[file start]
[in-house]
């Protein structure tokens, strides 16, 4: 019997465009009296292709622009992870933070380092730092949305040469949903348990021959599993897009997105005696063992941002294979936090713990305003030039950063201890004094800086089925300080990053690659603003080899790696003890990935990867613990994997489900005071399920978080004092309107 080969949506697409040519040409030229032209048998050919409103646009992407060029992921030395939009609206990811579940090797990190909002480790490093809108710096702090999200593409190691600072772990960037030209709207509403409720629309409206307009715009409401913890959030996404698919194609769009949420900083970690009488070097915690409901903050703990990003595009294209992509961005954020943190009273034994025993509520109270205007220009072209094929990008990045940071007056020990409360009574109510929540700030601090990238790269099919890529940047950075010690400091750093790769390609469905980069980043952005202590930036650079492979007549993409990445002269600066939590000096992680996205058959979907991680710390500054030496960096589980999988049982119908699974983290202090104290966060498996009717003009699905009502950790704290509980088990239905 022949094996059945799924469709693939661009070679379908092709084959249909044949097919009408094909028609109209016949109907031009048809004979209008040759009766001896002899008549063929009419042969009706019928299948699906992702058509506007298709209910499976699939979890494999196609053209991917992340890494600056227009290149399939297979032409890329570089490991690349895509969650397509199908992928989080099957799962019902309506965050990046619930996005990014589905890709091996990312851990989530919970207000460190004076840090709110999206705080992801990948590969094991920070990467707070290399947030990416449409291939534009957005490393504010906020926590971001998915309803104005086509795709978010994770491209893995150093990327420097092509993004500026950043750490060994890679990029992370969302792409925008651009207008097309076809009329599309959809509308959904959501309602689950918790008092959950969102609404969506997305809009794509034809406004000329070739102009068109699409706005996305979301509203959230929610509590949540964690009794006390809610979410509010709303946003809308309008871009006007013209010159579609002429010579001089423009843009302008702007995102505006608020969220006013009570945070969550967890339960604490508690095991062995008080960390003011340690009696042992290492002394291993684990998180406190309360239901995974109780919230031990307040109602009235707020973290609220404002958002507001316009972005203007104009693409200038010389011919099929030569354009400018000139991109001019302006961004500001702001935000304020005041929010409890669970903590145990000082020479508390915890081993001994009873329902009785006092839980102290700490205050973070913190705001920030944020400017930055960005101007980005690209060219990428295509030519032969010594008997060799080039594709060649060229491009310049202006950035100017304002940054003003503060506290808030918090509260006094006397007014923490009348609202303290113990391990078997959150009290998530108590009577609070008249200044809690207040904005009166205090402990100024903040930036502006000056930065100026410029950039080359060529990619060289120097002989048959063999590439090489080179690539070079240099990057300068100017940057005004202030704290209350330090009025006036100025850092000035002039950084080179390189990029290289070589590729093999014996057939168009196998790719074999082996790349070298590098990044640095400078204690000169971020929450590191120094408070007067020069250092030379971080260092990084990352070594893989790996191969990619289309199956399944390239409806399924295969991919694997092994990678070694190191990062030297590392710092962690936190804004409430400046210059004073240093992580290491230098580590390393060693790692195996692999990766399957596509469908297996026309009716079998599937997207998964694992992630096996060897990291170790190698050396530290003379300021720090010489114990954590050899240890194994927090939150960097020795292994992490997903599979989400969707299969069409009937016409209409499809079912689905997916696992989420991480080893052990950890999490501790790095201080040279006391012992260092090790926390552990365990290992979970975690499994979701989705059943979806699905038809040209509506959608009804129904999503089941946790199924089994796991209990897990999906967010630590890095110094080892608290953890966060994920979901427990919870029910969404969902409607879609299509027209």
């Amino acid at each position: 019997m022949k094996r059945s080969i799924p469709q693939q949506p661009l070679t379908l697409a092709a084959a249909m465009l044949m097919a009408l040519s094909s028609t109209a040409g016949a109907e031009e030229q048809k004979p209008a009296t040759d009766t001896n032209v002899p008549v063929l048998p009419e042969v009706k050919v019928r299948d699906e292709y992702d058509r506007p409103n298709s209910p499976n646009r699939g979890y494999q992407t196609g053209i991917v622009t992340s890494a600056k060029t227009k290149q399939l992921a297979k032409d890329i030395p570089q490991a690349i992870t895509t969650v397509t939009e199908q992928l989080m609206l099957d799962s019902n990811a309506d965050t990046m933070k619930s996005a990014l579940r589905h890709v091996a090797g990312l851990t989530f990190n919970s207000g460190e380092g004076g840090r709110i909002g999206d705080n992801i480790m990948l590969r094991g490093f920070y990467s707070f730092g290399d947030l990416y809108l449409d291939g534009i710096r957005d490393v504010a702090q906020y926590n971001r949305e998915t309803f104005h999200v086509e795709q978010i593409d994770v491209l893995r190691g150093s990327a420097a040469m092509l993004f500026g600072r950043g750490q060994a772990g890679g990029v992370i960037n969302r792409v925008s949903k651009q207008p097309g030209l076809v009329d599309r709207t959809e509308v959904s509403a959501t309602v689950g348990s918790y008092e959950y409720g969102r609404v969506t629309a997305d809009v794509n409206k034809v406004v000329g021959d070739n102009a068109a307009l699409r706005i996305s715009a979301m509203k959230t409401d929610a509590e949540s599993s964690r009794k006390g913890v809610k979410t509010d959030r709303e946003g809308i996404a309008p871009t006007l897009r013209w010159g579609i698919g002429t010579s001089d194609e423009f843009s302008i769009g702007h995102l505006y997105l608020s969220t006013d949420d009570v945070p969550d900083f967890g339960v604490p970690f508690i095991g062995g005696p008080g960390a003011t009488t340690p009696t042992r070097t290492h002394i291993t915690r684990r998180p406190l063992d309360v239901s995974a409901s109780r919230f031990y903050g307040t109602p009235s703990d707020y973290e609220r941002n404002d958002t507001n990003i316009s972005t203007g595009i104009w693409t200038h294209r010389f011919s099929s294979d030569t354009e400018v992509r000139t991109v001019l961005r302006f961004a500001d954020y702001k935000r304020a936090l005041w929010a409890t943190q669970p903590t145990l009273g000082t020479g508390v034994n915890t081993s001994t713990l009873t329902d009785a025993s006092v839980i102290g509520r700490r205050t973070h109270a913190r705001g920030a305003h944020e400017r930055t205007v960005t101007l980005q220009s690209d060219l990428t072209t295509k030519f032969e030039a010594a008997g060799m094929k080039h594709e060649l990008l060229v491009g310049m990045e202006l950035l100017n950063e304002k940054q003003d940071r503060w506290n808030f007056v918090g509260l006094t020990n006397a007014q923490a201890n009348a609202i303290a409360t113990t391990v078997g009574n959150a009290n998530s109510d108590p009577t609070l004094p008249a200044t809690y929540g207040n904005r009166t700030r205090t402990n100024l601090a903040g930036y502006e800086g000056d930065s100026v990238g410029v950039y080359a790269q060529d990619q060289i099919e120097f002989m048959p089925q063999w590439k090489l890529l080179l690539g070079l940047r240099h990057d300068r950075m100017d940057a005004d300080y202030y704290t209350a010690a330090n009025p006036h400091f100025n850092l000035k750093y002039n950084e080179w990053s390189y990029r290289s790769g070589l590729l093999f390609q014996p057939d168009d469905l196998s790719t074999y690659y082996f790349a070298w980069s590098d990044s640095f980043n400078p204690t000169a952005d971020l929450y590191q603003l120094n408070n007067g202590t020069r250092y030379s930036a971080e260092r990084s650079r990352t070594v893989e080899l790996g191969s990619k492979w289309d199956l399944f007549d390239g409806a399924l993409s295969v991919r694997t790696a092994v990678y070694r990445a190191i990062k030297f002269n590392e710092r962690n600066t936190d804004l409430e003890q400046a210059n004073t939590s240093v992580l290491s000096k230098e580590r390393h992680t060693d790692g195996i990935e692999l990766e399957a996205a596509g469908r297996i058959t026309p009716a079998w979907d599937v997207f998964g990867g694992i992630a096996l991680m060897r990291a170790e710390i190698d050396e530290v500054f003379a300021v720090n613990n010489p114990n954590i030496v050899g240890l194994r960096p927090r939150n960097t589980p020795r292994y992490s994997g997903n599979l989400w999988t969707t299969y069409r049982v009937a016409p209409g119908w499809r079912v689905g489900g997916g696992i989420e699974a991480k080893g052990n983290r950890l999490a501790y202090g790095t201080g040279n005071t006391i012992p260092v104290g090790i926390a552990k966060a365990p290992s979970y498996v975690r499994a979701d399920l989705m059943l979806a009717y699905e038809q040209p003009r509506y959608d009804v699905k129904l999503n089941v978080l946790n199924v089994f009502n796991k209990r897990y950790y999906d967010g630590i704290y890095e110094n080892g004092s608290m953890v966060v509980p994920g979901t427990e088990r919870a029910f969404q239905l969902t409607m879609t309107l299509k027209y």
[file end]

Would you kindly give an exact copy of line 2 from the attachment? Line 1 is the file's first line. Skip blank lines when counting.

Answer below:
């Protein structure tokens, strides 16, 4: 019997465009009296292709622009992870933070380092730092949305040469949903348990021959599993897009997105005696063992941002294979936090713990305003030039950063201890004094800086089925300080990053690659603003080899790696003890990935990867613990994997489900005071399920978080004092309107 080969949506697409040519040409030229032209048998050919409103646009992407060029992921030395939009609206990811579940090797990190909002480790490093809108710096702090999200593409190691600072772990960037030209709207509403409720629309409206307009715009409401913890959030996404698919194609769009949420900083970690009488070097915690409901903050703990990003595009294209992509961005954020943190009273034994025993509520109270205007220009072209094929990008990045940071007056020990409360009574109510929540700030601090990238790269099919890529940047950075010690400091750093790769390609469905980069980043952005202590930036650079492979007549993409990445002269600066939590000096992680996205058959979907991680710390500054030496960096589980999988049982119908699974983290202090104290966060498996009717003009699905009502950790704290509980088990239905 022949094996059945799924469709693939661009070679379908092709084959249909044949097919009408094909028609109209016949109907031009048809004979209008040759009766001896002899008549063929009419042969009706019928299948699906992702058509506007298709209910499976699939979890494999196609053209991917992340890494600056227009290149399939297979032409890329570089490991690349895509969650397509199908992928989080099957799962019902309506965050990046619930996005990014589905890709091996990312851990989530919970207000460190004076840090709110999206705080992801990948590969094991920070990467707070290399947030990416449409291939534009957005490393504010906020926590971001998915309803104005086509795709978010994770491209893995150093990327420097092509993004500026950043750490060994890679990029992370969302792409925008651009207008097309076809009329599309959809509308959904959501309602689950918790008092959950969102609404969506997305809009794509034809406004000329070739102009068109699409706005996305979301509203959230929610509590949540964690009794006390809610979410509010709303946003809308309008871009006007013209010159579609002429010579001089423009843009302008702007995102505006608020969220006013009570945070969550967890339960604490508690095991062995008080960390003011340690009696042992290492002394291993684990998180406190309360239901995974109780919230031990307040109602009235707020973290609220404002958002507001316009972005203007104009693409200038010389011919099929030569354009400018000139991109001019302006961004500001702001935000304020005041929010409890669970903590145990000082020479508390915890081993001994009873329902009785006092839980102290700490205050973070913190705001920030944020400017930055960005101007980005690209060219990428295509030519032969010594008997060799080039594709060649060229491009310049202006950035100017304002940054003003503060506290808030918090509260006094006397007014923490009348609202303290113990391990078997959150009290998530108590009577609070008249200044809690207040904005009166205090402990100024903040930036502006000056930065100026410029950039080359060529990619060289120097002989048959063999590439090489080179690539070079240099990057300068100017940057005004202030704290209350330090009025006036100025850092000035002039950084080179390189990029290289070589590729093999014996057939168009196998790719074999082996790349070298590098990044640095400078204690000169971020929450590191120094408070007067020069250092030379971080260092990084990352070594893989790996191969990619289309199956399944390239409806399924295969991919694997092994990678070694190191990062030297590392710092962690936190804004409430400046210059004073240093992580290491230098580590390393060693790692195996692999990766399957596509469908297996026309009716079998599937997207998964694992992630096996060897990291170790190698050396530290003379300021720090010489114990954590050899240890194994927090939150960097020795292994992490997903599979989400969707299969069409009937016409209409499809079912689905997916696992989420991480080893052990950890999490501790790095201080040279006391012992260092090790926390552990365990290992979970975690499994979701989705059943979806699905038809040209509506959608009804129904999503089941946790199924089994796991209990897990999906967010630590890095110094080892608290953890966060994920979901427990919870029910969404969902409607879609299509027209």